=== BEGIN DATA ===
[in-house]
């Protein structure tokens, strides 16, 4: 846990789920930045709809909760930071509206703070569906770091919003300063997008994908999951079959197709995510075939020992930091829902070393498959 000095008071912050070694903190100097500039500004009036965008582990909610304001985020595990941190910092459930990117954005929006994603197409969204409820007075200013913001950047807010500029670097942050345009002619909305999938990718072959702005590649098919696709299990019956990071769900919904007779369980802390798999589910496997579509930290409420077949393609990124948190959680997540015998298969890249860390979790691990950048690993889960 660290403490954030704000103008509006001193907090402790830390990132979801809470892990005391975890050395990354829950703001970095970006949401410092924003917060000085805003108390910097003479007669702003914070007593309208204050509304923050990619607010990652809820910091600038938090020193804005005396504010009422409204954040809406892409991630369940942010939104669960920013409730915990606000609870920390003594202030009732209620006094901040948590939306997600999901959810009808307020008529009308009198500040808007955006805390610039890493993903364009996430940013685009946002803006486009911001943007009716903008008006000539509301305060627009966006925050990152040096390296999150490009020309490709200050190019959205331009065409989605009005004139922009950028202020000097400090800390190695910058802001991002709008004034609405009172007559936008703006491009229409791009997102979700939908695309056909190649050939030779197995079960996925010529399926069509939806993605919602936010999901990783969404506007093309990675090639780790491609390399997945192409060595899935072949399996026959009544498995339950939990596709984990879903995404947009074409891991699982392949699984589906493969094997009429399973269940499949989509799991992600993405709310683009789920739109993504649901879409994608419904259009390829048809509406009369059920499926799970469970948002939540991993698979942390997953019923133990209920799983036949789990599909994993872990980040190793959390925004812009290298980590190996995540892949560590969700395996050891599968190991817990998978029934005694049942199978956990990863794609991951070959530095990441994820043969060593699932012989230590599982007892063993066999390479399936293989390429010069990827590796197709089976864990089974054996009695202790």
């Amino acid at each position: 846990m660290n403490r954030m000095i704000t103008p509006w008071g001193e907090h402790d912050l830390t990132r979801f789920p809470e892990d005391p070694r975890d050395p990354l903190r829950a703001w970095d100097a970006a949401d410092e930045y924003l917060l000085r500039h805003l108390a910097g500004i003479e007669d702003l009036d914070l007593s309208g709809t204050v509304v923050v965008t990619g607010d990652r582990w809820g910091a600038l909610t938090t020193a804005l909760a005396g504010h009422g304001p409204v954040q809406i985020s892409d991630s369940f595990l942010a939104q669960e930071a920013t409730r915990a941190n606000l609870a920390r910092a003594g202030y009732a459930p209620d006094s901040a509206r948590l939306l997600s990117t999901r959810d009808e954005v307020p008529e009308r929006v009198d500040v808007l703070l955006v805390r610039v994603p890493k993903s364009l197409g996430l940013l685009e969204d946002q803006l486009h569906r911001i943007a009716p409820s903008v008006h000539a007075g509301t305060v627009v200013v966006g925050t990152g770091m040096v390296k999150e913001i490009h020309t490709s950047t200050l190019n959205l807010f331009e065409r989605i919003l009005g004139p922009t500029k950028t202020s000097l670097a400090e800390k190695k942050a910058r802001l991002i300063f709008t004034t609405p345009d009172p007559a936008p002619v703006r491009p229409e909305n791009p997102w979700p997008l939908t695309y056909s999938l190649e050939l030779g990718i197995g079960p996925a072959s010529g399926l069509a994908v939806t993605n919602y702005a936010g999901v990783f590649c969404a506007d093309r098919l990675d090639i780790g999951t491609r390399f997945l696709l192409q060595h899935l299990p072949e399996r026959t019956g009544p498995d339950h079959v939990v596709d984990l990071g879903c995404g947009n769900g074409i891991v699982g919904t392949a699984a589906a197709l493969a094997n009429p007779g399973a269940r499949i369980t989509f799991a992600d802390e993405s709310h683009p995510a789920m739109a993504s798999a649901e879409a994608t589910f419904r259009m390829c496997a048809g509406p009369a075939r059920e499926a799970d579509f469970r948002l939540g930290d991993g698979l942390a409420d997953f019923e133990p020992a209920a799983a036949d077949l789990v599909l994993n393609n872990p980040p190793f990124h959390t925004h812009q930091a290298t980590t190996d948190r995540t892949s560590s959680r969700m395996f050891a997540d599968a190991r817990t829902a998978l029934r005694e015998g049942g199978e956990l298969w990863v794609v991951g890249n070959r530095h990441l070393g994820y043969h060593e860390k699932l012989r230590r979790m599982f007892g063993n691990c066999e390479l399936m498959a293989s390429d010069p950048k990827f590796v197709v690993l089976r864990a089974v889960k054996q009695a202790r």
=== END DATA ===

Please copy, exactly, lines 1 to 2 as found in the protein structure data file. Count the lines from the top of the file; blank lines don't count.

[in-house]
């Protein structure tokens, strides 16, 4: 846990789920930045709809909760930071509206703070569906770091919003300063997008994908999951079959197709995510075939020992930091829902070393498959 000095008071912050070694903190100097500039500004009036965008582990909610304001985020595990941190910092459930990117954005929006994603197409969204409820007075200013913001950047807010500029670097942050345009002619909305999938990718072959702005590649098919696709299990019956990071769900919904007779369980802390798999589910496997579509930290409420077949393609990124948190959680997540015998298969890249860390979790691990950048690993889960 660290403490954030704000103008509006001193907090402790830390990132979801809470892990005391975890050395990354829950703001970095970006949401410092924003917060000085805003108390910097003479007669702003914070007593309208204050509304923050990619607010990652809820910091600038938090020193804005005396504010009422409204954040809406892409991630369940942010939104669960920013409730915990606000609870920390003594202030009732209620006094901040948590939306997600999901959810009808307020008529009308009198500040808007955006805390610039890493993903364009996430940013685009946002803006486009911001943007009716903008008006000539509301305060627009966006925050990152040096390296999150490009020309490709200050190019959205331009065409989605009005004139922009950028202020000097400090800390190695910058802001991002709008004034609405009172007559936008703006491009229409791009997102979700939908695309056909190649050939030779197995079960996925010529399926069509939806993605919602936010999901990783969404506007093309990675090639780790491609390399997945192409060595899935072949399996026959009544498995339950939990596709984990879903995404947009074409891991699982392949699984589906493969094997009429399973269940499949989509799991992600993405709310683009789920739109993504649901879409994608419904259009390829048809509406009369059920499926799970469970948002939540991993698979942390997953019923133990209920799983036949789990599909994993872990980040190793959390925004812009290298980590190996995540892949560590969700395996050891599968190991817990998978029934005694049942199978956990990863794609991951070959530095990441994820043969060593699932012989230590599982007892063993066999390479399936293989390429010069990827590796197709089976864990089974054996009695202790």